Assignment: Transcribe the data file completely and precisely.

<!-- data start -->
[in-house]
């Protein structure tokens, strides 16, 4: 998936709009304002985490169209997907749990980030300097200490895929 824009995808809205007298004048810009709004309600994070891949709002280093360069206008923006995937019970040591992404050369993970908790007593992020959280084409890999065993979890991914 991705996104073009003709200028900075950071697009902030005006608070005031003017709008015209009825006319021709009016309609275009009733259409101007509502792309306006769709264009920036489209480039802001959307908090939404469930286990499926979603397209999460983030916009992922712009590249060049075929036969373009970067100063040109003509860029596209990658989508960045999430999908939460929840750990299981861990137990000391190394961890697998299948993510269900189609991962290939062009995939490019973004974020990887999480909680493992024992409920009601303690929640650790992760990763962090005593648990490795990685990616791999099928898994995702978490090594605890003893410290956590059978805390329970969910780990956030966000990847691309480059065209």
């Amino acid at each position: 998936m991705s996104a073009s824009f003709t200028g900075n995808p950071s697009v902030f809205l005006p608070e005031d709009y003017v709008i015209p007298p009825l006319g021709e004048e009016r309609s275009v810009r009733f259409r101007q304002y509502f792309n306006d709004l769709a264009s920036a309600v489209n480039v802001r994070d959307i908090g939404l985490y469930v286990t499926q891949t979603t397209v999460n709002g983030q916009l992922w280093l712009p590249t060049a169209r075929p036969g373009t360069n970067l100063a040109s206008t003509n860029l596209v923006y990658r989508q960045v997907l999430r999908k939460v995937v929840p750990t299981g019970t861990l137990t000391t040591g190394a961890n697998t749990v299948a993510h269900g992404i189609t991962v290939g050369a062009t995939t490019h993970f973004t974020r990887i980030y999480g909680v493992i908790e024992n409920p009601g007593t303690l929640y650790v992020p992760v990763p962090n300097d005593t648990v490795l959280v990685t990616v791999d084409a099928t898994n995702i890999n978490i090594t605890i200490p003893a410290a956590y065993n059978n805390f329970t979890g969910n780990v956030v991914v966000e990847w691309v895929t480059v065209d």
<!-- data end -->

[in-house]
């Protein structure tokens, strides 16, 4: 998936709009304002985490169209997907749990980030300097200490895929 824009995808809205007298004048810009709004309600994070891949709002280093360069206008923006995937019970040591992404050369993970908790007593992020959280084409890999065993979890991914 991705996104073009003709200028900075950071697009902030005006608070005031003017709008015209009825006319021709009016309609275009009733259409101007509502792309306006769709264009920036489209480039802001959307908090939404469930286990499926979603397209999460983030916009992922712009590249060049075929036969373009970067100063040109003509860029596209990658989508960045999430999908939460929840750990299981861990137990000391190394961890697998299948993510269900189609991962290939062009995939490019973004974020990887999480909680493992024992409920009601303690929640650790992760990763962090005593648990490795990685990616791999099928898994995702978490090594605890003893410290956590059978805390329970969910780990956030966000990847691309480059065209």
């Amino acid at each position: 998936m991705s996104a073009s824009f003709t200028g900075n995808p950071s697009v902030f809205l005006p608070e005031d709009y003017v709008i015209p007298p009825l006319g021709e004048e009016r309609s275009v810009r009733f259409r101007q304002y509502f792309n306006d709004l769709a264009s920036a309600v489209n480039v802001r994070d959307i908090g939404l985490y469930v286990t499926q891949t979603t397209v999460n709002g983030q916009l992922w280093l712009p590249t060049a169209r075929p036969g373009t360069n970067l100063a040109s206008t003509n860029l596209v923006y990658r989508q960045v997907l999430r999908k939460v995937v929840p750990t299981g019970t861990l137990t000391t040591g190394a961890n697998t749990v299948a993510h269900g992404i189609t991962v290939g050369a062009t995939t490019h993970f973004t974020r990887i980030y999480g909680v493992i908790e024992n409920p009601g007593t303690l929640y650790v992020p992760v990763p962090n300097d005593t648990v490795l959280v990685t990616v791999d084409a099928t898994n995702i890999n978490i090594t605890i200490p003893a410290a956590y065993n059978n805390f329970t979890g969910n780990v956030v991914v966000e990847w691309v895929t480059v065209d």